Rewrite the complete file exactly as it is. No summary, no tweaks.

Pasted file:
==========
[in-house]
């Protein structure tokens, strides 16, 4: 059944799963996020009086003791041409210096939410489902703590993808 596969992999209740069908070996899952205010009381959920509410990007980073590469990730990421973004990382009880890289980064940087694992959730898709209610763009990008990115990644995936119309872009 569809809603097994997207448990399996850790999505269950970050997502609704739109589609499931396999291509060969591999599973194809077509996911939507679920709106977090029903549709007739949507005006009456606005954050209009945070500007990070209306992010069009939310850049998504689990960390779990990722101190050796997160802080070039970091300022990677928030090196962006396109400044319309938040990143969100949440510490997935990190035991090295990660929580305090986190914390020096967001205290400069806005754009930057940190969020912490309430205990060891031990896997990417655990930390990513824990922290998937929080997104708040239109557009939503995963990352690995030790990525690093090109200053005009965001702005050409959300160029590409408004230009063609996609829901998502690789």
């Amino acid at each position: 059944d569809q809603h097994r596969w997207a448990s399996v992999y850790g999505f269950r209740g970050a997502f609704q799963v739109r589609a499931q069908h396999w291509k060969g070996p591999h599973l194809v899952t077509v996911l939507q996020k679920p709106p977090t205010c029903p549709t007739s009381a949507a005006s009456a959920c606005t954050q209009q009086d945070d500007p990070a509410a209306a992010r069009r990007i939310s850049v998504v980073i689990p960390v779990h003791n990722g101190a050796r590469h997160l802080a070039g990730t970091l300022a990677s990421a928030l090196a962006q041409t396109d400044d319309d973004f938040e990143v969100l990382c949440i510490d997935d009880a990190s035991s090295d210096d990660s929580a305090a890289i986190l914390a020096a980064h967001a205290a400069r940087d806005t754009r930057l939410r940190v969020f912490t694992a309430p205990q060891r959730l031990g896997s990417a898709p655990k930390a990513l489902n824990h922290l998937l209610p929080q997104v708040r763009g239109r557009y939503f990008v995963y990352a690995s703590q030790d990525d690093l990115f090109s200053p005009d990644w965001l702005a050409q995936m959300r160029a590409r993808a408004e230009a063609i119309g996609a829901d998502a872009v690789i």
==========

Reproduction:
[in-house]
């Protein structure tokens, strides 16, 4: 059944799963996020009086003791041409210096939410489902703590993808 596969992999209740069908070996899952205010009381959920509410990007980073590469990730990421973004990382009880890289980064940087694992959730898709209610763009990008990115990644995936119309872009 569809809603097994997207448990399996850790999505269950970050997502609704739109589609499931396999291509060969591999599973194809077509996911939507679920709106977090029903549709007739949507005006009456606005954050209009945070500007990070209306992010069009939310850049998504689990960390779990990722101190050796997160802080070039970091300022990677928030090196962006396109400044319309938040990143969100949440510490997935990190035991090295990660929580305090986190914390020096967001205290400069806005754009930057940190969020912490309430205990060891031990896997990417655990930390990513824990922290998937929080997104708040239109557009939503995963990352690995030790990525690093090109200053005009965001702005050409959300160029590409408004230009063609996609829901998502690789």
């Amino acid at each position: 059944d569809q809603h097994r596969w997207a448990s399996v992999y850790g999505f269950r209740g970050a997502f609704q799963v739109r589609a499931q069908h396999w291509k060969g070996p591999h599973l194809v899952t077509v996911l939507q996020k679920p709106p977090t205010c029903p549709t007739s009381a949507a005006s009456a959920c606005t954050q209009q009086d945070d500007p990070a509410a209306a992010r069009r990007i939310s850049v998504v980073i689990p960390v779990h003791n990722g101190a050796r590469h997160l802080a070039g990730t970091l300022a990677s990421a928030l090196a962006q041409t396109d400044d319309d973004f938040e990143v969100l990382c949440i510490d997935d009880a990190s035991s090295d210096d990660s929580a305090a890289i986190l914390a020096a980064h967001a205290a400069r940087d806005t754009r930057l939410r940190v969020f912490t694992a309430p205990q060891r959730l031990g896997s990417a898709p655990k930390a990513l489902n824990h922290l998937l209610p929080q997104v708040r763009g239109r557009y939503f990008v995963y990352a690995s703590q030790d990525d690093l990115f090109s200053p005009d990644w965001l702005a050409q995936m959300r160029a590409r993808a408004e230009a063609i119309g996609a829901d998502a872009v690789i």